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Flashcards in Diabetes Deck (36)
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1
Q

what 3/4 features support a diagnosis of hyperosmolar hyperglycaemia syndrome?

A
  • hypovolemia
  • hyperglycaemia
  • no ketones or acidosis
  • osmolality usually >320 mosmol/Kg
2
Q

what type of diabetes (I or II) is HHS more common in?

A

type II diabetes

3
Q

what can precipitate a patient getting HHS?

A
  • cardiac event
  • infection/sepsis
  • fall
  • stroke
    (can take days to develop)
4
Q

what is the immediate management of HHS?

A
  • IV fluids (crystalloids - given over 2/3 days)
  • normalise blood glucose by giving IV insulin
  • anticoagulation
  • monitor potassium and renal function
5
Q

what are the main complications of HHS?

A
  • central pontine myelinolysis
  • CCF from fluid overload if previous CVD
  • cerebral oedema
  • thrombosis
6
Q

what is diabetic ketoacidosis?

A

a condition that occurs most commonly in T1DM patients where they dont have enough insulin and ketones start to build up due to enhanced lipolysis

7
Q

what are teh main features that support a diagnosis of ketoacidosis?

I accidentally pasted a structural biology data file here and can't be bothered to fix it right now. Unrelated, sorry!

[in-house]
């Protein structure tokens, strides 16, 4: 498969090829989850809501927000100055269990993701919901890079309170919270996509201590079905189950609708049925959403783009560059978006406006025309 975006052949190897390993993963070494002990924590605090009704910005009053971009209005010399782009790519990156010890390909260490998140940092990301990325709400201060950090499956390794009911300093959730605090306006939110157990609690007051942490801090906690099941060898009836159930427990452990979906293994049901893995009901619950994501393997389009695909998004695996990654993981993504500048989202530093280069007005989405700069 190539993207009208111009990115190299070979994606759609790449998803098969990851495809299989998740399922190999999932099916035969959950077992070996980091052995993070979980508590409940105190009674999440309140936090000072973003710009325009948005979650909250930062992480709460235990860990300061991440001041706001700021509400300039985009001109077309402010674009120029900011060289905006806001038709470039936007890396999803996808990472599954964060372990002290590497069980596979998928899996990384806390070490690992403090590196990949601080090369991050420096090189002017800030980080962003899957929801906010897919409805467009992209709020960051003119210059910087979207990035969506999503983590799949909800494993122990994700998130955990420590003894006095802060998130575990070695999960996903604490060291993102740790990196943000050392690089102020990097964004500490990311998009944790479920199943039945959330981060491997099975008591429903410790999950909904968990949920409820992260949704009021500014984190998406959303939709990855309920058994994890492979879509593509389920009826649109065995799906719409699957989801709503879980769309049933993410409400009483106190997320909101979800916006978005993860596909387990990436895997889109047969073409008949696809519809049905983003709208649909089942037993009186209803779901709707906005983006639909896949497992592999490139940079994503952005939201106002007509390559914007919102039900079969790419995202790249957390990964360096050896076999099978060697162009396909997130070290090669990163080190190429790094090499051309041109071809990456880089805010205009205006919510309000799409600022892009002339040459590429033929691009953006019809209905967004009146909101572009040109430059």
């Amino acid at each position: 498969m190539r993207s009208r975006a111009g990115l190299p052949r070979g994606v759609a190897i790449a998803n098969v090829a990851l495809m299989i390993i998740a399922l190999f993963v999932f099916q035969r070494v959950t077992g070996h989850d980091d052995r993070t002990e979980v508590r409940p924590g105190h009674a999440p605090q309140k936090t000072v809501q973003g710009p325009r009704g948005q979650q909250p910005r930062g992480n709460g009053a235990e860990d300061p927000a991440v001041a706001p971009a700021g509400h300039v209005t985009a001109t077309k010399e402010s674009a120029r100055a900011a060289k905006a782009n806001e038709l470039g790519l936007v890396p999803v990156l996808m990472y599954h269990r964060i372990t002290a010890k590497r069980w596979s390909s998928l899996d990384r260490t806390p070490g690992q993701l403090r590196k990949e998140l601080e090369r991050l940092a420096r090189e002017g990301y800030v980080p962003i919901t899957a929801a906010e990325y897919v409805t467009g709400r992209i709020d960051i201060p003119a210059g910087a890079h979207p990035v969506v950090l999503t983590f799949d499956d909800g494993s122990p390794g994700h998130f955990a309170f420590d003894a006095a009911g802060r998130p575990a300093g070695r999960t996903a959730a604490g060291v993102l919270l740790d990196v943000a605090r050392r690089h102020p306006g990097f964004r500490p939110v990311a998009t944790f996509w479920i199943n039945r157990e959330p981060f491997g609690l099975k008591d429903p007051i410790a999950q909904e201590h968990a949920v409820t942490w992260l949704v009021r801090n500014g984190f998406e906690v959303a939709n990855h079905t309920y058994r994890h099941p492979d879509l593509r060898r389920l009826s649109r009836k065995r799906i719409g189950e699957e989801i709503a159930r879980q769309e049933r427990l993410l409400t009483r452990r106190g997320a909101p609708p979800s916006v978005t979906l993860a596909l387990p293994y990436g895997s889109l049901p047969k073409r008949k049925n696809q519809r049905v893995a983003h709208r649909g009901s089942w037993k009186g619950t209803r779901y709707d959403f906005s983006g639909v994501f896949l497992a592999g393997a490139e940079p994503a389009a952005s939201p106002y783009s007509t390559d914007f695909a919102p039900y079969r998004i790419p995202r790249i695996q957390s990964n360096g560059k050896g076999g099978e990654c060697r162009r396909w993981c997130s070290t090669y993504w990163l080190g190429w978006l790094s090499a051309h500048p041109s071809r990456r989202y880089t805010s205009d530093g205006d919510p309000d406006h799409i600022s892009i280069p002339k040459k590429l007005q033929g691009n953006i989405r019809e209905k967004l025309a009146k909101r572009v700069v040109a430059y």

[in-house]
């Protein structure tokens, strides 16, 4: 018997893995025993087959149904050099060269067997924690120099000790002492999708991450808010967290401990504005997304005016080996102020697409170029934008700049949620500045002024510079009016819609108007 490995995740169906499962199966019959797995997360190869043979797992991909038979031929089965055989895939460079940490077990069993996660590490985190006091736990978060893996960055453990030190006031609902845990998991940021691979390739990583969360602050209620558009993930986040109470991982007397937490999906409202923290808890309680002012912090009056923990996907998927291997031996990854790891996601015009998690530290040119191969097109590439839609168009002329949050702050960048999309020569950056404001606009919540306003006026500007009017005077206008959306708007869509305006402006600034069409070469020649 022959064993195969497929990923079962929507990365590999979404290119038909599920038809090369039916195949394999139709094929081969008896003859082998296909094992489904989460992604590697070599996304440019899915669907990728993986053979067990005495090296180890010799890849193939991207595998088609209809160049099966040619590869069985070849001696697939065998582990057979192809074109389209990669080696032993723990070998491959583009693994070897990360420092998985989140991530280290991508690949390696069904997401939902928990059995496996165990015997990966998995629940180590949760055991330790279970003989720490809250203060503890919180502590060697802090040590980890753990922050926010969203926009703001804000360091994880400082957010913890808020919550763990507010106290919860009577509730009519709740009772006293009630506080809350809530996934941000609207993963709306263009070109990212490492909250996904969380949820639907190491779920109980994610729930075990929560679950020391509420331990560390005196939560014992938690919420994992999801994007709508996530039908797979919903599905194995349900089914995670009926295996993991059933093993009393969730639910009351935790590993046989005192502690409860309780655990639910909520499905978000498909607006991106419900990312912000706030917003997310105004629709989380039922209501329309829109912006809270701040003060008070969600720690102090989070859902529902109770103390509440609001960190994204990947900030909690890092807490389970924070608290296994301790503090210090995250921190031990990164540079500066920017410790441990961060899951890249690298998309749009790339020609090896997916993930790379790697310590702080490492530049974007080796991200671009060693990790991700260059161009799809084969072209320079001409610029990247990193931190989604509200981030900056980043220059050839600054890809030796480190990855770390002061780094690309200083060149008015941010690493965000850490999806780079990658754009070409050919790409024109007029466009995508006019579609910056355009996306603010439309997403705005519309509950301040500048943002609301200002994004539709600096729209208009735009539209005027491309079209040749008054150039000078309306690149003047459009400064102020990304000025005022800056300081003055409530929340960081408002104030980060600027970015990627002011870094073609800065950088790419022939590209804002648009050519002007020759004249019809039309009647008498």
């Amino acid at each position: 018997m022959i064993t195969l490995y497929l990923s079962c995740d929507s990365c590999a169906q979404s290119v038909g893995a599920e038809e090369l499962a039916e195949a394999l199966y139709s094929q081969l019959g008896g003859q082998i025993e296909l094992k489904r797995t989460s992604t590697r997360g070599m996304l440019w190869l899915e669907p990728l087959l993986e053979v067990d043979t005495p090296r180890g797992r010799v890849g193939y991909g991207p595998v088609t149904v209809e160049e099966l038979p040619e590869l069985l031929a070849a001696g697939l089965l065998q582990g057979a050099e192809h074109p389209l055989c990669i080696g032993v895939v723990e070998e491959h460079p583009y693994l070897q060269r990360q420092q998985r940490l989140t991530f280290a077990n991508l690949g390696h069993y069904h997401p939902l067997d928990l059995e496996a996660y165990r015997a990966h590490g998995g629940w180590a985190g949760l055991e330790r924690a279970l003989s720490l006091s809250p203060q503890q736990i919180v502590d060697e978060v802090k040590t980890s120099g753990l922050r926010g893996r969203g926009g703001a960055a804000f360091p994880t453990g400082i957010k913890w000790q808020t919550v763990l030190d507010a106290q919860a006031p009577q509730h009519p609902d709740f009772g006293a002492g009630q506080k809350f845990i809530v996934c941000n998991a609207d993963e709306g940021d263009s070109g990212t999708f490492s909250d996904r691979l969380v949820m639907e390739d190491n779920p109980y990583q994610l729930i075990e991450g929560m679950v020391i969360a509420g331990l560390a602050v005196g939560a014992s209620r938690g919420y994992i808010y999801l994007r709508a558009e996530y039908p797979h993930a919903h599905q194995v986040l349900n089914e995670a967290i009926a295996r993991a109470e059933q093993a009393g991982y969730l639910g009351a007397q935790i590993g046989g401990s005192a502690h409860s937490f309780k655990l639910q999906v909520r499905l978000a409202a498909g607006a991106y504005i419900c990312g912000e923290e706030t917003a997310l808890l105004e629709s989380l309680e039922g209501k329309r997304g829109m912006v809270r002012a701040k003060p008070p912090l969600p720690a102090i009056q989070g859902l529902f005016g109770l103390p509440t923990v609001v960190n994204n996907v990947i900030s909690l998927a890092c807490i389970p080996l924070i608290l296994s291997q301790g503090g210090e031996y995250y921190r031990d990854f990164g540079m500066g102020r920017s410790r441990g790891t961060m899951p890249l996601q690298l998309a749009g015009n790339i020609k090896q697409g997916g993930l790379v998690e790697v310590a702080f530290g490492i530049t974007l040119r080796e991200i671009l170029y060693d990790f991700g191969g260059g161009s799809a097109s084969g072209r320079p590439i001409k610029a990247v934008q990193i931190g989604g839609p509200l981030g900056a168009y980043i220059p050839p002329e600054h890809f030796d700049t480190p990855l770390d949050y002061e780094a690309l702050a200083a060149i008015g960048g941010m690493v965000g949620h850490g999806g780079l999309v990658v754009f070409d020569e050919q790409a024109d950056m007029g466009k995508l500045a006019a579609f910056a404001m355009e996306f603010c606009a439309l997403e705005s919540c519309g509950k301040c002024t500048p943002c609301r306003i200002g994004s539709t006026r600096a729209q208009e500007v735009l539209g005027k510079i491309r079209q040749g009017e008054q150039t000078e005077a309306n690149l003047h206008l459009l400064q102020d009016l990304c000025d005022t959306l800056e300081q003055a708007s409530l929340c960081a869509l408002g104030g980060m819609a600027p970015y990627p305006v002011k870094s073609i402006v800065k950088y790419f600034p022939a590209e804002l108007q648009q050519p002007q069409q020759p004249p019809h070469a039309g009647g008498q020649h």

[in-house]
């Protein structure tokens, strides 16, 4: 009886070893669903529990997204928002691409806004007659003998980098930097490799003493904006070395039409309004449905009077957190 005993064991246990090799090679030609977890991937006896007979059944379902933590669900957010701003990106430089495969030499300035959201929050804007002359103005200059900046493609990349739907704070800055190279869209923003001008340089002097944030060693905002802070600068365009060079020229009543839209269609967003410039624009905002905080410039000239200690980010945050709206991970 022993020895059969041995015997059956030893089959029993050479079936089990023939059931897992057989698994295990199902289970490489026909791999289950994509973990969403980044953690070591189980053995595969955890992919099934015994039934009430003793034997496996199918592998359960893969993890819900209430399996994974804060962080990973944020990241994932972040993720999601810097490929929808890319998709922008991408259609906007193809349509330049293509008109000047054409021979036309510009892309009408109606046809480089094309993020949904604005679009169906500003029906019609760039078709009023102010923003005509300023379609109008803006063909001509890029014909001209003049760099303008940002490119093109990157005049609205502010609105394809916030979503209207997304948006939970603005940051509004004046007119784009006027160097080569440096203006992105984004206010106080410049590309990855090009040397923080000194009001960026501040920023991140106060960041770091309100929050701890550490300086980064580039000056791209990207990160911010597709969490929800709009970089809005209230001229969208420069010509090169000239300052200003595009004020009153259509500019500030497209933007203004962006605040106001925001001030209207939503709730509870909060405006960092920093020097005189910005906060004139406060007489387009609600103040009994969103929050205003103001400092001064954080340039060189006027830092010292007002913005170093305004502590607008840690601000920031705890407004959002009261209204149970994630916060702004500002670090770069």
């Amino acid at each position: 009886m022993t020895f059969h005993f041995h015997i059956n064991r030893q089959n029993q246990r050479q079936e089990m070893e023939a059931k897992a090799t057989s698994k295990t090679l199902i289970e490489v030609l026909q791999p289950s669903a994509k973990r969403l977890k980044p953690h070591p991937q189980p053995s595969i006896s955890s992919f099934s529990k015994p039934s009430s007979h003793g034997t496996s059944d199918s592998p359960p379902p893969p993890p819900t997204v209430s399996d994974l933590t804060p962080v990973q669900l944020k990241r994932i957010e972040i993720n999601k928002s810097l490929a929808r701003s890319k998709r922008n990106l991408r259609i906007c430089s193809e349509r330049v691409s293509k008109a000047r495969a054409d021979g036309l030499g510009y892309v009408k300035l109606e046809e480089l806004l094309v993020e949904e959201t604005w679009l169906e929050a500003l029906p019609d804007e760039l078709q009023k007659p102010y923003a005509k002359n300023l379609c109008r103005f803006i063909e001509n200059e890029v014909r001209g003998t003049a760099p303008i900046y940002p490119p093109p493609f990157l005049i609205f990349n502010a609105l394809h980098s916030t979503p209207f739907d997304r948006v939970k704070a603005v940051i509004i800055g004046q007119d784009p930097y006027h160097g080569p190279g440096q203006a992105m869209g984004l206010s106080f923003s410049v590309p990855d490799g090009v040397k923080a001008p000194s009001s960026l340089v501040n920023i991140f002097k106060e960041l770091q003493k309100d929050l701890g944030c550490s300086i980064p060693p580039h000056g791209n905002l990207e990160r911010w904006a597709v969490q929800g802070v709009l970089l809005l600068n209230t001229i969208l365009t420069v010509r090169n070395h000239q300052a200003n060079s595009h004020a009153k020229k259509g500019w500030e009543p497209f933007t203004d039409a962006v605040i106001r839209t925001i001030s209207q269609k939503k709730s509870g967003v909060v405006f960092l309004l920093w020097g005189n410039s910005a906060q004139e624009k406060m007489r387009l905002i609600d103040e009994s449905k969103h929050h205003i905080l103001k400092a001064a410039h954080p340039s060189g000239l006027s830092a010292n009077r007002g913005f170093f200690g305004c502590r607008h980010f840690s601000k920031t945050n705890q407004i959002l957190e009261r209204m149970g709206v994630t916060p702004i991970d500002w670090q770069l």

A
  • acidosis
  • hyperglycaemia
  • ketonaemia
8
Q

what is the immediate management of DKA?

A
  • fluids FAST @ fixed rate
  • insulin to reduce ketones
  • potassium - as falls when insulin given
  • correction of electrolyte imbalances using fluids
9
Q

when is a patient moved from IV insulin to subcutaneous after DKA?

A

when their ketone level is <0.6mmol/L and they are ready to eat

10
Q

what investigations need to be doen when a patient comes in suspected of having DKA?

A
  • blood ketones
  • capillary blood glucose
  • venous plasma glucose
  • U+E’s
  • venous blood gases
  • FBC
  • blood cultures
  • ECG
  • CXR
  • urinalysis and culture
  • continous cardiac monitoring
11
Q

what are the clinical features of a diabetic foot?

A
  • painless ulcer
  • cellulitis possibly
  • redness
  • changes to skin, nails
  • foul smell
  • discharge
  • swelling
12
Q

what are the investigations needed when assessing a diabetic foot?

A
  • clinically
  • doppler
  • angiography
  • xray (if bone deformity/osteomyelitis)
  • FBC, swab and blood cultures (if infection)
13
Q

what is the management fo a diabetic foot ulcer?

A
  • remove callus/tissue debridement and washout
  • regular chiropody
  • bed rest
  • therapeutic shoes
  • if cellulitis then ABx
14
Q

what are teh most common types of organisms cuasing diabetic foot ulcers? and what ABx therefore needed to treat?

A
  • staphs and streps

- benzylpenicillin and flucloxacillin +/- metronidazole

15
Q

name some chronic complications of diabetes?